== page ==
Coral reefs are threatened ecosystems, with global and local stressors such as excessive sea-surface temperature contributing to their decline. We review what kind of stressors can have an impact on coral bleaching and how open data can be utilized in predicting model of coral bleaching for local and regional reef management.
Development of accuracy of phenology observations and land uses and land cover classification by near-surface and satellite remote sensing is an important but challenging task to evaluate the spatio-temporal variability of ecosystem functions and service, and biodiversity. Towards this aim, we require abundant ground-truth in multiple points for a broad scale. Recently, in Japan, we can use open-access data on the web sites such as phenological information for tourisms and land uses and land cover information collected by avocational volunteers. Here, we present a recent new approach by integrating analysis between remote sensing observations and open-access data, and then discuss usability, issues, and outlook of this approach.
Resolution enhancement is a key technology that can expand the range of potential applications for spaceborne hyperspectral missions. This paper provides an overview of resolution enhancement techniques for hyperspectral imagery, namely, hyperspectral superresolution, subpixel mapping, hyperspectral pansharpening, and hyperspectral and multispectral data fusion. The paper describes the potential and limitations of each technique from the viewpoint of practicality.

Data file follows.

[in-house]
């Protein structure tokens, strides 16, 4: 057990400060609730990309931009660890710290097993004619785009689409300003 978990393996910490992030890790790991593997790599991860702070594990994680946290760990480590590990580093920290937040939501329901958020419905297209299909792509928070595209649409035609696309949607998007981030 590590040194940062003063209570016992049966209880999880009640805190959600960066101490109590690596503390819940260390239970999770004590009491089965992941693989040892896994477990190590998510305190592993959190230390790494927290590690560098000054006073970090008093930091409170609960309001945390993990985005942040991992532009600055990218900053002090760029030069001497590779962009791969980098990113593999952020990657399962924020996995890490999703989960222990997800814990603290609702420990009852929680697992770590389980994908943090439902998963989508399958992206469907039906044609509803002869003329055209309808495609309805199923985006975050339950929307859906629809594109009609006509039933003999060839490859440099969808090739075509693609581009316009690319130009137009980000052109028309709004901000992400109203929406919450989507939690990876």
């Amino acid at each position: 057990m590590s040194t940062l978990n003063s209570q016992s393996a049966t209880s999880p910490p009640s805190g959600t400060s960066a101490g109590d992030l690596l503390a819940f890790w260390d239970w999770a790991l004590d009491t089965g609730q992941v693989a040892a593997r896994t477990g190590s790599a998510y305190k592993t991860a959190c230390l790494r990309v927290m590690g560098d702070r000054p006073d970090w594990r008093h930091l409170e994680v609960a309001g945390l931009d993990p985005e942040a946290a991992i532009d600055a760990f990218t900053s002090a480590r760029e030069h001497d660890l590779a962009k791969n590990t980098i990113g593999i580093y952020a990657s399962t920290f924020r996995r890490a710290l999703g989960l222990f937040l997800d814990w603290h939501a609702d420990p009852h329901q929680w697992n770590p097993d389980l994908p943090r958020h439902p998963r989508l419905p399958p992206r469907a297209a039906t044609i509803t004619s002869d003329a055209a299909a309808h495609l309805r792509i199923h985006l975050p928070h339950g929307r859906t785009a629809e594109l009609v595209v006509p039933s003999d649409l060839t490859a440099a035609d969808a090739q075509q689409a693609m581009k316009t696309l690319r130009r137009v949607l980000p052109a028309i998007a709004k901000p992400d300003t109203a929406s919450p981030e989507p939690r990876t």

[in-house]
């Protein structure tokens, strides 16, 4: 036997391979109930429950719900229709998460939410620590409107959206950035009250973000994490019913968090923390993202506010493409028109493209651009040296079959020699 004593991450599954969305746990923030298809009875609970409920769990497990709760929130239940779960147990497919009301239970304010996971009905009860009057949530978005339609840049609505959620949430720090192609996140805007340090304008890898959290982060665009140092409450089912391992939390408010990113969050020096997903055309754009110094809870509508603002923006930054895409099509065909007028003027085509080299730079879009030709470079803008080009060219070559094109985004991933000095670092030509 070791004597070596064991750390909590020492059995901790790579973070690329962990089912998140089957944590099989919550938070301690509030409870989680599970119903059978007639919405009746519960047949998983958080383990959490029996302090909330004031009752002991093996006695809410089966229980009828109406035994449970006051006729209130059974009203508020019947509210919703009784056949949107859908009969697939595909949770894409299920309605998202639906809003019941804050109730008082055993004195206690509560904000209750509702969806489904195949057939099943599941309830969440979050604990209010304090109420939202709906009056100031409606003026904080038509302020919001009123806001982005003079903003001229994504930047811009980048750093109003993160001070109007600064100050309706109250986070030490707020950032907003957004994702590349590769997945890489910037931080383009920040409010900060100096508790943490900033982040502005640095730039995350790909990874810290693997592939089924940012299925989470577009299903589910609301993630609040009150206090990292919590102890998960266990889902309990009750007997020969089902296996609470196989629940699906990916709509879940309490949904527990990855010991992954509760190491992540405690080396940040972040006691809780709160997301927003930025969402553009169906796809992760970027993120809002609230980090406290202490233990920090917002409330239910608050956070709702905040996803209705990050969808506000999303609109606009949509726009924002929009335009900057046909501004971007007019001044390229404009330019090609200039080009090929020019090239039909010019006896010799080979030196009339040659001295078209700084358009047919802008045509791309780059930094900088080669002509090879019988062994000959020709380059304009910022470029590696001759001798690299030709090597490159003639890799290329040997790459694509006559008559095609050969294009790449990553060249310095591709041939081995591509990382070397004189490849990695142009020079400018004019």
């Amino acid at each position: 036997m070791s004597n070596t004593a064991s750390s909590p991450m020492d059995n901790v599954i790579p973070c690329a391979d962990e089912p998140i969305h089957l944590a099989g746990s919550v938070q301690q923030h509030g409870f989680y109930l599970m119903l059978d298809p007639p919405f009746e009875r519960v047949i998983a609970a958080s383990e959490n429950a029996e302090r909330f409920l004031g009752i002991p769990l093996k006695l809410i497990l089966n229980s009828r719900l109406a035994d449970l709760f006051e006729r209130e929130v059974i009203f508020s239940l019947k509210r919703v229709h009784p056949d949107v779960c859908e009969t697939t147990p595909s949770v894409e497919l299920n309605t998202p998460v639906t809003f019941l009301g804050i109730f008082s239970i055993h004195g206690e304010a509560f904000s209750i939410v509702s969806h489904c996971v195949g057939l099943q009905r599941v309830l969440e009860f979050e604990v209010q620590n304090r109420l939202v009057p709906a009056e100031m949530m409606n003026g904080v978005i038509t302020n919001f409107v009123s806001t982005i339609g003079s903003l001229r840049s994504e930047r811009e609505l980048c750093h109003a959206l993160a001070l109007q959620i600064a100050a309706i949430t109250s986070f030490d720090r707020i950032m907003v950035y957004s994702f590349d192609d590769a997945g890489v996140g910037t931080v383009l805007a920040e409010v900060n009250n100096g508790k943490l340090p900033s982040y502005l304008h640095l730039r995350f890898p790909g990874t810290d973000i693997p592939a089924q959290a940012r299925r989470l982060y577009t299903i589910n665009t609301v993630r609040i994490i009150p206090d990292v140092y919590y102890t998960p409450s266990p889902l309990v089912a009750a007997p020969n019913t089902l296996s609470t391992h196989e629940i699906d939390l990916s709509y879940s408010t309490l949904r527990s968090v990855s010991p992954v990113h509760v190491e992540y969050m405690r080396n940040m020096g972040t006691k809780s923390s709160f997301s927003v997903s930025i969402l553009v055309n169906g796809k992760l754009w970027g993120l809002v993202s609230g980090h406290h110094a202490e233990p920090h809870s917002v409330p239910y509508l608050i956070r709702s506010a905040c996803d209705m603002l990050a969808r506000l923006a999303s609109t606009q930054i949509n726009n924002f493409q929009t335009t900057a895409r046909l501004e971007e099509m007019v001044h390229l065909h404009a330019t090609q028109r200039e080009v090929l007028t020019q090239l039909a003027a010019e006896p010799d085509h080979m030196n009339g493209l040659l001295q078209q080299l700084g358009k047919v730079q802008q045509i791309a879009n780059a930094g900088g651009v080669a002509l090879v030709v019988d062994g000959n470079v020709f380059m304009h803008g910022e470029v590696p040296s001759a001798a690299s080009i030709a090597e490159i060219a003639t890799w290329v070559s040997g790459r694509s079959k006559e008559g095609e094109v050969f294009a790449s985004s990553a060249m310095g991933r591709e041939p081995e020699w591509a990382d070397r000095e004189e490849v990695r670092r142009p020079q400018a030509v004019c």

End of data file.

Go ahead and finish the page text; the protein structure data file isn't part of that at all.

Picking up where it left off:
This commentary focuses on the role of data assimilation in the context of satellite remote sensing observation. Our work consists of 4 chapters: Introduction, Outline of data assimilation, Data assimilation research using satellite-based observation, and Conclusions and perspectives.
Using the machine learning technique with the wider availability of various observation data, the integration of ground observation data and satellite observation data has been advancing. In recent years, these techniques were applied to studies of terrestrial energy, water, and carbon cycles to estimate their spatial and temporal variations by upscaling. In this article, we provide an overview of the upscaling technique using machine learning and discuss potential applications of the dataset to terrestrial biosphere studies.
Global climate models and Earth system models have been used to project climate change. The Coupled Model Intercomparison Project Phase 6 (CMIP6) is now preparing to provide datasets for the climate projections simulated by the models. Observation datasets including remote sensing products are now intensively used for studies on climate projection.
Google Earth Engine (GEE) is a cloud-based geospatial data analysis platformfor educational and research purposes. Without familiarity with super-computingarchitecture, users are able to process massive geospatial data sets on GEE. This article describes the characteristics of GEE and some examples of Landsatdata analysis.
This paper presents a super resolution (SR) method for satellite imagery based on deep learning. From this preliminary study, we found that the performance of SR strongly depends on the variety of the training data set. A new strategy that combines SR and selection is proposed to improve the accuracy and flexibility of the method.